Lawsuit Against Project Veritas May Shed New Light on Right-Wing Group's Internal Operations - 2018-07-23
A Michigan judge issued a ruling late last week granting the American Federation of Teachers the right to discovery in an ongoing legal battle with Project Veritas, the sting group launched by conservative provocateur James O'Keefe. The escalating fight, which is being played out in the U.S. District Court for the Eastern District of Michigan, began last September, when the teachers union filed a lawsuit accusing Project Veritas of infiltrating and illegally gathering proprietary information from its Michigan affiliate. Project Veritas, a right-wing activist group known for releasing undercover video exposés of liberal organizations like ACORN and Planned Parenthood, has taken a special interest in targeting teacher unions over the last eight years. The group has been accused of routinely doctoring its videos, and last year it was caught trying to feed a false story about Roy Moore, then a U.S. Senate candidate in Alabama, to the Washington Post. The discovery in the Michigan case may shed new light on its internal operations.
According to the September complaint, which was filed in state court, Marisa Jorge, a political operative for Project Veritas, presented herself as a University of Michigan student named Marissa Perez who was interested in becoming a teacher. She applied for a summer internship with AFT Michigan and was hired in May 2017. For the next three months, she allegedly gathered a wide range of confidential information on the teachers union. The lawsuit claims that on multiple occasions Jorge was found alone in other employees' offices, accessing information she, as an intern, had no right to see. In other cases, she requested to attend bargaining sessions, was given access to internal databases, and secretly recorded conversations, according to the complaint. A Michigan judge responded to the lawsuit by issuing a restraining order against Project Veritas in September, barring the group from publishing or disclosing any materials it may have collected from the union. The next month, following a motion by Project Veritas, the case was moved from state to federal court. In December, U.S. District Judge Linda Parker lifted the restraining order. Parker said the AFT had not sufficiently demonstrated it would be harmed by what Project Veritas had collected. In her decision she wrote that "a preliminary injunction most certainly will infringe upon Defendants' First Amendment right." The union went back to court in early May to try once more to prevent Project Veritas from releasing any documents or videos it had obtained from its Michigan affiliate. Parker denied the AFT's second request, again citing First Amendment concerns.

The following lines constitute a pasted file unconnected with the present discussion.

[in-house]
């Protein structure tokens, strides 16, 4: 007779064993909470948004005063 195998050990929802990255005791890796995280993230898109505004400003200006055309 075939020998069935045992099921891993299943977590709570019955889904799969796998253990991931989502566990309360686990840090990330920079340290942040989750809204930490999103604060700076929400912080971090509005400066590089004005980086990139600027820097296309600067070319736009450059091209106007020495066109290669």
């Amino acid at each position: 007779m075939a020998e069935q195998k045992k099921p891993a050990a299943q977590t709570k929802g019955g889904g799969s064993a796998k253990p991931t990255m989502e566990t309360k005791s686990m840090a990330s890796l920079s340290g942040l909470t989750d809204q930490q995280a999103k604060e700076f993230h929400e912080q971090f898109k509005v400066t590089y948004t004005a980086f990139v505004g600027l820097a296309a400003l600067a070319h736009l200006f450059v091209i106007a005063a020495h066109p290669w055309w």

Project Veritas began releasing information from AFT Michigan immediately thereafter. In its first post, headlined "BREAKING: Alleged Child Molester Paid Off in Union Negotiation by Michigan American Federation of Teachers," Project Veritas boasted of releasing documents and undercover footage "which reveals that the union protected a teacher after accusations of sexual misconduct with a seven- or eight-year-old girl arose." AFT president Randi Weingarten and AFT Michigan President David Hecker released a joint statement following the video's release, calling it a "heavily spliced" smear tactic intended to undermine educators and their unions. "In this particular case, following accusations of a teacher's misconduct with a child of a woman he was dating years before, the union and district officials worked together to separate a teacher from service and make sure students were protected," Weingarten and Hecker stated. "To this day, the teacher denies the accusations, and no charges have been filed. AFT Michigan continues to prioritize the well-being of students and the promise of high-quality public education in Michigan."